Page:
Previous research has shown that volunteering can be beneficial to your mental and physical health. A segment yesterday on KQED'S Forum took a closer look at how helping others can aid in healing and focused on the efforts of Adversity to Advocacy, which helps patients living with disabilities and chronic illnesses turn their personal challenges into service.
During the program, Stanford psychiatrist David Spiegel, MD, joined the discussion and spoke about his 30 years of research showing that women with advanced metastatic breast cancer involved in a support group, along with traditional medical care, had a better quality of life and lived longer. Spiegel went on to explain that sharing personal stories empower patients and make them realize they are in a position to help others, which can be beneficial in their recovery.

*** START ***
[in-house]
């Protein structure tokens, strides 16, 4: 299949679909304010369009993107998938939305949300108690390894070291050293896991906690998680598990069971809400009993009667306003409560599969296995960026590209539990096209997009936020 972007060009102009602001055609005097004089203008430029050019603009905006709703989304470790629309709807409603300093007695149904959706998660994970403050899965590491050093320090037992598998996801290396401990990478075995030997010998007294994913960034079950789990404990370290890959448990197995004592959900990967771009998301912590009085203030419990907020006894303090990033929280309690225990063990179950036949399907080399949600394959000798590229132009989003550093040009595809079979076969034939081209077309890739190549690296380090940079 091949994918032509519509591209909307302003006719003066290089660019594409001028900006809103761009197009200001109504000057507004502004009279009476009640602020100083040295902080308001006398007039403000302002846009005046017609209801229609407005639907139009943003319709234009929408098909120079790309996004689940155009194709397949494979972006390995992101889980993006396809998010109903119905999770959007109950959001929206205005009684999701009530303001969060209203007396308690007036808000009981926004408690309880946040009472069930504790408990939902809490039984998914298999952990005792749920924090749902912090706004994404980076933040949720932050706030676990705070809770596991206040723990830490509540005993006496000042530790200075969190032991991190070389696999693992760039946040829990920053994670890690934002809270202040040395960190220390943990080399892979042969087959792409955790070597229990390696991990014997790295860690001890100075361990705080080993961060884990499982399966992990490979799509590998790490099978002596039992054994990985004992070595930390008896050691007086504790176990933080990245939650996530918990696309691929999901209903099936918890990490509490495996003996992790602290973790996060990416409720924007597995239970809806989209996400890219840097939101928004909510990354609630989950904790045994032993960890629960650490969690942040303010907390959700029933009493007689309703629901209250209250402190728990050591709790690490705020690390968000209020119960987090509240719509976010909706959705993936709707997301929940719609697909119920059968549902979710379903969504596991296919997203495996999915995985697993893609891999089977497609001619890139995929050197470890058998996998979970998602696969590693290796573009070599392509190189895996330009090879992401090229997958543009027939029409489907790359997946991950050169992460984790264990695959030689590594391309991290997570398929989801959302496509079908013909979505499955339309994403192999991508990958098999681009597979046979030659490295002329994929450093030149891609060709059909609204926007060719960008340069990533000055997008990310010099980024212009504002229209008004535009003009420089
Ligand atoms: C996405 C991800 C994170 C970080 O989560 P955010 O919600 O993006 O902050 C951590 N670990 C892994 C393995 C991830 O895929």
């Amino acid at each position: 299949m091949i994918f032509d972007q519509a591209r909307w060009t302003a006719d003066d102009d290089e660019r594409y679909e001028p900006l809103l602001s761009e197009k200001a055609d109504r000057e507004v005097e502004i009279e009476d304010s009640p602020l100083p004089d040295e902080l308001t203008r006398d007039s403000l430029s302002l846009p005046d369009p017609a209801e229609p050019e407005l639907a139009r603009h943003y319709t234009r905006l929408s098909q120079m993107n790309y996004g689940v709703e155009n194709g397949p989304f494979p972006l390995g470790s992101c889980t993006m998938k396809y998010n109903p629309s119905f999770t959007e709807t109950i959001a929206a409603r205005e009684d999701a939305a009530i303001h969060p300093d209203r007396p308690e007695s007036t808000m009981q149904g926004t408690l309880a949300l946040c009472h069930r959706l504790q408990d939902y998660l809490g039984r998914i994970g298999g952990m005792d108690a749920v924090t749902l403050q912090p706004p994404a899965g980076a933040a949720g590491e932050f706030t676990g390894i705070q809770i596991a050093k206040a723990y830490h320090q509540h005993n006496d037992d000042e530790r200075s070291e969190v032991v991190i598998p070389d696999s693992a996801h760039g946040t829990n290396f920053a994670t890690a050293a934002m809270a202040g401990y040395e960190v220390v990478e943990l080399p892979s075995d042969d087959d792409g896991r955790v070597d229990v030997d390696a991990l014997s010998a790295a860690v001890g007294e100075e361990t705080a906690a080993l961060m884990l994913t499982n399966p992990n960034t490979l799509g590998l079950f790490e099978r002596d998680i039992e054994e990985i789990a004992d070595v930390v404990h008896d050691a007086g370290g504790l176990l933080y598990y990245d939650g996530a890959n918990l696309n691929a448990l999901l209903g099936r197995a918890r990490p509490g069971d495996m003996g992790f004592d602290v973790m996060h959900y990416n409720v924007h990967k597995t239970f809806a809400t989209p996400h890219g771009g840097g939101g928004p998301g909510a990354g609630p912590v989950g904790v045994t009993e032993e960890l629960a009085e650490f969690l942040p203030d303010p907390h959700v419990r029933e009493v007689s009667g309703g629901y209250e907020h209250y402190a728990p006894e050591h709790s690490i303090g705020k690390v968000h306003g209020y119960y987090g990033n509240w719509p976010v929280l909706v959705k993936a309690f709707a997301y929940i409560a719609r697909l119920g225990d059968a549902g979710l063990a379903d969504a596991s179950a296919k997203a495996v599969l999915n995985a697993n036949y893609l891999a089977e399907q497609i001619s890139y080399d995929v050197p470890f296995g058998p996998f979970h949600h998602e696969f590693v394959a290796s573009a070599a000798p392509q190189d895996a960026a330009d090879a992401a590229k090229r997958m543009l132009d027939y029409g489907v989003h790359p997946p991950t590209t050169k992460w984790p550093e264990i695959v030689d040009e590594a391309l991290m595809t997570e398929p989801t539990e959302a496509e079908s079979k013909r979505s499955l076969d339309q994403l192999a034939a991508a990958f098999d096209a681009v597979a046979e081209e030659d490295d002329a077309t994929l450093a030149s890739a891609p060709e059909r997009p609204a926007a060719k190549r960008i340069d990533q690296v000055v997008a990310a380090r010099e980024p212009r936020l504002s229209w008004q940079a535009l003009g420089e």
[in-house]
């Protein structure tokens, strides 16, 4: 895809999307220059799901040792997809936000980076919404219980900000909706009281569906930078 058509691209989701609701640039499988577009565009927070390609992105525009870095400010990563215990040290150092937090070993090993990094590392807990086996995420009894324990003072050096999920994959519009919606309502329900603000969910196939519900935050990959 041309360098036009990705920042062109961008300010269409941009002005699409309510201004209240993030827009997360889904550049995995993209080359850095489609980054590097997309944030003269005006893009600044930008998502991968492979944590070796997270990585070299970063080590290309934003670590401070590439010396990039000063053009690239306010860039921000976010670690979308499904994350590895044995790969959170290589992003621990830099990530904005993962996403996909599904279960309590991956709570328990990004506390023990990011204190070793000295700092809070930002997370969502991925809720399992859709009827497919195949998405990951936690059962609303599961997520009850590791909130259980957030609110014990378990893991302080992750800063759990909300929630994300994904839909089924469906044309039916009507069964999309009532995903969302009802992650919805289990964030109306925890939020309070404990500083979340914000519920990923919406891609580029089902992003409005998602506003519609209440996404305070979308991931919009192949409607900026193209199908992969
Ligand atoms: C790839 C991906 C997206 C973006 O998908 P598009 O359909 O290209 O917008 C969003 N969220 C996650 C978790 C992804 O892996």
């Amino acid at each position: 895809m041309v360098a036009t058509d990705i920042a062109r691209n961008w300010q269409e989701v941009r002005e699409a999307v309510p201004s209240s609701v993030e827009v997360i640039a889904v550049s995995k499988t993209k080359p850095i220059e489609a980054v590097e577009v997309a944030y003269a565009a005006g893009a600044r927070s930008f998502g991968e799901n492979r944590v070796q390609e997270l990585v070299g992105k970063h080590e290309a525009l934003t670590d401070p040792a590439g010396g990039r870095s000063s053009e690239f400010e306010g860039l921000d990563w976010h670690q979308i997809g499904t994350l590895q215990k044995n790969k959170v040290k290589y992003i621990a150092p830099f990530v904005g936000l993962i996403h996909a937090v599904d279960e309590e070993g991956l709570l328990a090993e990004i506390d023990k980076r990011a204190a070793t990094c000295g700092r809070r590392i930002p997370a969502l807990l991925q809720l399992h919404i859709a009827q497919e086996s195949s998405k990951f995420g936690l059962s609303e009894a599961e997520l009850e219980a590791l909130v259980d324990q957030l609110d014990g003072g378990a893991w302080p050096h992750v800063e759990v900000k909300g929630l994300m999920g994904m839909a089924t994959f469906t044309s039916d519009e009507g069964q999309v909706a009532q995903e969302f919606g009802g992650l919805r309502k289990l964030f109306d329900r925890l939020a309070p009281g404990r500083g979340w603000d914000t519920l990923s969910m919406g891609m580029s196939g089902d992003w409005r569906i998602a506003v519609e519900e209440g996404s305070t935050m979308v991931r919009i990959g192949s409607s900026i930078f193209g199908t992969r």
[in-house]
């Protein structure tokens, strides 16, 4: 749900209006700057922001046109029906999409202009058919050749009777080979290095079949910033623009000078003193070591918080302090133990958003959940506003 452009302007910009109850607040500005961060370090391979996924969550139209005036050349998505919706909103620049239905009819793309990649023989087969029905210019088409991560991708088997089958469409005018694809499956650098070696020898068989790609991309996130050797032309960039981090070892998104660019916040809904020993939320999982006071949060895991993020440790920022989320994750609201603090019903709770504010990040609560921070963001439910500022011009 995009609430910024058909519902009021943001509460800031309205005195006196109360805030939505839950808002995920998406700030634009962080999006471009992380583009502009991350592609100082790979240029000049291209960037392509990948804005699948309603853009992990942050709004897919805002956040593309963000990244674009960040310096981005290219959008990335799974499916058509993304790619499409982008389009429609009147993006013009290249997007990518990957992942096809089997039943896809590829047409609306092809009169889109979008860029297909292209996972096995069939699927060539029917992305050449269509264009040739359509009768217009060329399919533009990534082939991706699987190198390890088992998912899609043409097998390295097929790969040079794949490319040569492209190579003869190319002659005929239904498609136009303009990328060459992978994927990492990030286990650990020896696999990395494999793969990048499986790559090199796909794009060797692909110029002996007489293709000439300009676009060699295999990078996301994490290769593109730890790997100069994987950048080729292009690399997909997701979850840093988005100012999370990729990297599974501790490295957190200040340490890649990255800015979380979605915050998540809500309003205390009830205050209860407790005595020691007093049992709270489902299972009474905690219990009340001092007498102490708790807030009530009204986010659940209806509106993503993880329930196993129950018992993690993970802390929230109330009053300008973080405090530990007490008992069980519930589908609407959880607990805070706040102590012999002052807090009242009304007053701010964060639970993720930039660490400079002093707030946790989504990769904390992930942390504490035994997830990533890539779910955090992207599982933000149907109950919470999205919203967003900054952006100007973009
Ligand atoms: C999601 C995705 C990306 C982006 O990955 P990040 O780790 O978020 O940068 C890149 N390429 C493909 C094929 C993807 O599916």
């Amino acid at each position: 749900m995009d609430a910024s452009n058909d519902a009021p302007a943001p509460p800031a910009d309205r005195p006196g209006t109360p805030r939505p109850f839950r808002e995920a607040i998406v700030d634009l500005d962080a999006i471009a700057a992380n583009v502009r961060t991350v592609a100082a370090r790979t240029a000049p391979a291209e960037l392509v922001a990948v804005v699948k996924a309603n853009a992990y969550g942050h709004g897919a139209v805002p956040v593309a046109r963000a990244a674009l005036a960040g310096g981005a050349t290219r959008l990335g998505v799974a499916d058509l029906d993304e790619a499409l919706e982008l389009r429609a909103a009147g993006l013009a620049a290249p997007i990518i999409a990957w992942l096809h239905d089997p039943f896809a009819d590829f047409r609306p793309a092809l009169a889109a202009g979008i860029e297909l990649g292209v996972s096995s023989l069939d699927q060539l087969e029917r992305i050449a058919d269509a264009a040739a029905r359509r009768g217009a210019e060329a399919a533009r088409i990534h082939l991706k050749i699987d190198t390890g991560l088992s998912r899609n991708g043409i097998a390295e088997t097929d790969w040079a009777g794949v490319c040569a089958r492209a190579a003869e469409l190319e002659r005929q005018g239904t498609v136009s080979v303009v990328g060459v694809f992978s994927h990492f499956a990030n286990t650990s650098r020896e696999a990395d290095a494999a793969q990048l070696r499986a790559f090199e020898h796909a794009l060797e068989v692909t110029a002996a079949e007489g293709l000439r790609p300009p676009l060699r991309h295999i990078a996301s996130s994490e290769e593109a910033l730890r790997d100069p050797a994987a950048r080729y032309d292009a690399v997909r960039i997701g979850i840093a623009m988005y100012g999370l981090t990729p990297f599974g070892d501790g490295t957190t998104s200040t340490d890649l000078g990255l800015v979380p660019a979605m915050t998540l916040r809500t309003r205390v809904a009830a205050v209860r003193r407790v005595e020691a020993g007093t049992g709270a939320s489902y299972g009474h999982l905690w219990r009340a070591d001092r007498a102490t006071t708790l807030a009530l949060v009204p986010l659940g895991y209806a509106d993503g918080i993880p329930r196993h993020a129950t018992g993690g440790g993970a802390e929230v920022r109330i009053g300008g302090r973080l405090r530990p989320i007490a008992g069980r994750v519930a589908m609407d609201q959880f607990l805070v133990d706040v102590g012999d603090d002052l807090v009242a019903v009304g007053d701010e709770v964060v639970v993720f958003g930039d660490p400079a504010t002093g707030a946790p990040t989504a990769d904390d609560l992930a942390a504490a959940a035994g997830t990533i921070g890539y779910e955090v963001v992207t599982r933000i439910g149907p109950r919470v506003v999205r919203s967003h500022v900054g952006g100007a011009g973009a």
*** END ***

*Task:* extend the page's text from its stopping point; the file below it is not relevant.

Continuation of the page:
Previously: Emotional, social support crucial for cancer patients and Stanford study shows depression symptoms may predict breast cancer survival